That's why Paul says, "Let there be no filthiness nor foolish talk nor crude joking, which are out of place, but instead let there be thanksgiving." Third, preach the gospel, because change is possible. Friends, I want to read you this passage I read earlier, but what I left out was the end. In First Corinthians 6:9 through 11 it says, "Or do you not know that the unrighteousness will not inherit the kingdom of God? Do not be deceived: neither the sexually immoral, nor idolaters, nor adulterers, nor men who practice homosexuality, nor thieves, nor the greedy, nor drunkards, nor revilers, nor swindlers will inherit the kingdom of God. And such were some of you, but you were washed, you were sanctified, you were justified in the name of the Lord Jesus Christ and by the Spirit of our God."
Friends, when I say change is possible, I'm not saying whether somebody's born that way or not, or that God will change your sexual orientation. The Bible doesn't promise that'll change somebody's sexual orientation. In fact, I think when we look at the evidence of whether somebody's born that way or not, I think we have to say the evidence to a degree is ambiguous. It's probably some degree of nature and nurture. But I happen to believe my Christian and non-Christian friends who have same-sex attraction, when they look at me and they say, "I didn't ask for this. I didn't want this," I believe them in that. But the question is: What does the Bible call us to? It doesn't call homosexuals to become straight; it calls all of us to leave our sin behind and become holy. [applause] Friends, Paul said change is possible.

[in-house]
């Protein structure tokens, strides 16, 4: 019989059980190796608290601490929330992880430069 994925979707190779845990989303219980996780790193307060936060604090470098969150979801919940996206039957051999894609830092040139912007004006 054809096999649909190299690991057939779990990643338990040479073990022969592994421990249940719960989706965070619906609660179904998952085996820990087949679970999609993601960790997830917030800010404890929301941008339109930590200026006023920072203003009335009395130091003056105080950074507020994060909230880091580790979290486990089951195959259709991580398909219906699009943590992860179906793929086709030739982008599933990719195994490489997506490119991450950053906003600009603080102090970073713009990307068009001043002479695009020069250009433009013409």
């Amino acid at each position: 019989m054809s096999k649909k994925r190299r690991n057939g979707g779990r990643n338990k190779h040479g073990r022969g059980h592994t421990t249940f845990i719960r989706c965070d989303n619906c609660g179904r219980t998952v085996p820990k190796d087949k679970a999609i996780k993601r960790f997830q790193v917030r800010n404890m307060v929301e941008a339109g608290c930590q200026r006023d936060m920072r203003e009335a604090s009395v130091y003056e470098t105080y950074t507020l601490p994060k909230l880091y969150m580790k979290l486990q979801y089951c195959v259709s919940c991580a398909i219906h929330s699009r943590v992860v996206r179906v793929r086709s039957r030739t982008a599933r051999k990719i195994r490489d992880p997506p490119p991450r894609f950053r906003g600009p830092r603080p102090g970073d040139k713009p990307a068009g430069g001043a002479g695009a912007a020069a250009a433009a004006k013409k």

And, last, before we take questions, and I've left a good amount of time, is if you're going to lovingly and compassionately speak truth on this subject, be prepared to suffer. It might cost you something. In fact, not too long ago Joel Olsteen, pastor of the megachurch in Houston, and I have some issues with his theology to say to at least, but Joel Olsteen is a nice guy. I think he really believes it. I think he's just misguided in terms of Scripture. Well, he was on CNN and he was being interviewed maybe two or three years ago. And it had nothing to do with this subject. And the host says, "Well, what do you think about homosexuality?" And I about fell out of my seat because Joel Olsteen says, "Well, as Christians sometimes we pick certain sins and we hammer them more than others. The Bible says it's a sin, but we're all sinners and need to turn to God."
I thought, "Holy cow! That's a pretty good answer." Now my expectations were low, but it was still a pretty good answer. And then the host turns back. He says, "Wait a minute, you're calling that a sin? Who are you to judge?" He said, "I'm not judging. It's what Jesus spoke." He said, "No. You're judging," and he starts attacking him. And finally he says, he goes, "Well, what would you say if Elton John was here. What would you say to Elton John?" Joel says, "Well, I'd say I like your music." [laughter] And I sat there, I thought, "My goodness, we are called to be tender, we are called to be compassionate, but we're reaching a point in culture where it no longer is our nation Christian, if it really ever was Christian, no longer does it just tolerate Christianity, but now if you believe a Christian ethic, you are the bad guy. You're the evil one.